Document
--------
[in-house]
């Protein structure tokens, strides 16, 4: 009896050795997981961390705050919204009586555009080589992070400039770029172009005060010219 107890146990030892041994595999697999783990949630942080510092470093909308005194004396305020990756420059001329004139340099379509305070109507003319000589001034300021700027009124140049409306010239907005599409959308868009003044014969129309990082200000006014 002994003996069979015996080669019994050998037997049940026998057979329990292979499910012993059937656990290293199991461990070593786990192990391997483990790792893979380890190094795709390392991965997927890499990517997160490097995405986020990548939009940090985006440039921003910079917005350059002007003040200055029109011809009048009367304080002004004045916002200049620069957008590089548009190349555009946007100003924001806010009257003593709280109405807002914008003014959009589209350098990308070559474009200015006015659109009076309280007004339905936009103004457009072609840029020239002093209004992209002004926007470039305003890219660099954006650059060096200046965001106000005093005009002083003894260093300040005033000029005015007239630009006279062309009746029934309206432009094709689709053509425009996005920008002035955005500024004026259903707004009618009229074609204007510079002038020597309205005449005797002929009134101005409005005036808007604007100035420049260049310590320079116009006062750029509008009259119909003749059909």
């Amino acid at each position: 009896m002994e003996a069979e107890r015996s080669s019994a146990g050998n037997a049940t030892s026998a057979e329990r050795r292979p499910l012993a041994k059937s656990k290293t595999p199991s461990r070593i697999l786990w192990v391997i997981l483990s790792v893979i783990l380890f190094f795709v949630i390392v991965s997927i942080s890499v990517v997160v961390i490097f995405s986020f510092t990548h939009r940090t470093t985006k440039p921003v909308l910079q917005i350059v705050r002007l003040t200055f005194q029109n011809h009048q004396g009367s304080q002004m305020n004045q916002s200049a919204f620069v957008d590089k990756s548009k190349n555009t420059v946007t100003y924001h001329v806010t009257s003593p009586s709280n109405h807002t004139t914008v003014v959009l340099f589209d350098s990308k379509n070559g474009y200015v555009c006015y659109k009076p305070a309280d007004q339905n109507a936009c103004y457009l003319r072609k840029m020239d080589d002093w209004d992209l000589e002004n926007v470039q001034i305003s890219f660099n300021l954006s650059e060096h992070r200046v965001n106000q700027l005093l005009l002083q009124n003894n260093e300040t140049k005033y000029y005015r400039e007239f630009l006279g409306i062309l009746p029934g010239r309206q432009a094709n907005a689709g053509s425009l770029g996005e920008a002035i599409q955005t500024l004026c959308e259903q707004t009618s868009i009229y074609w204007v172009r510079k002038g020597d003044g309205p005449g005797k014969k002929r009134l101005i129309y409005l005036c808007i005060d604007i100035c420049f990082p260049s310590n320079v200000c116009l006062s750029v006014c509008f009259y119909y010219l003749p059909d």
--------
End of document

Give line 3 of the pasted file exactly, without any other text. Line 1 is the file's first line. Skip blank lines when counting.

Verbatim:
């Amino acid at each position: 009896m002994e003996a069979e107890r015996s080669s019994a146990g050998n037997a049940t030892s026998a057979e329990r050795r292979p499910l012993a041994k059937s656990k290293t595999p199991s461990r070593i697999l786990w192990v391997i997981l483990s790792v893979i783990l380890f190094f795709v949630i390392v991965s997927i942080s890499v990517v997160v961390i490097f995405s986020f510092t990548h939009r940090t470093t985006k440039p921003v909308l910079q917005i350059v705050r002007l003040t200055f005194q029109n011809h009048q004396g009367s304080q002004m305020n004045q916002s200049a919204f620069v957008d590089k990756s548009k190349n555009t420059v946007t100003y924001h001329v806010t009257s003593p009586s709280n109405h807002t004139t914008v003014v959009l340099f589209d350098s990308k379509n070559g474009y200015v555009c006015y659109k009076p305070a309280d007004q339905n109507a936009c103004y457009l003319r072609k840029m020239d080589d002093w209004d992209l000589e002004n926007v470039q001034i305003s890219f660099n300021l954006s650059e060096h992070r200046v965001n106000q700027l005093l005009l002083q009124n003894n260093e300040t140049k005033y000029y005015r400039e007239f630009l006279g409306i062309l009746p029934g010239r309206q432009a094709n907005a689709g053509s425009l770029g996005e920008a002035i599409q955005t500024l004026c959308e259903q707004t009618s868009i009229y074609w204007v172009r510079k002038g020597d003044g309205p005449g005797k014969k002929r009134l101005i129309y409005l005036c808007i005060d604007i100035c420049f990082p260049s310590n320079v200000c116009l006062s750029v006014c509008f009259y119909y010219l003749p059909d």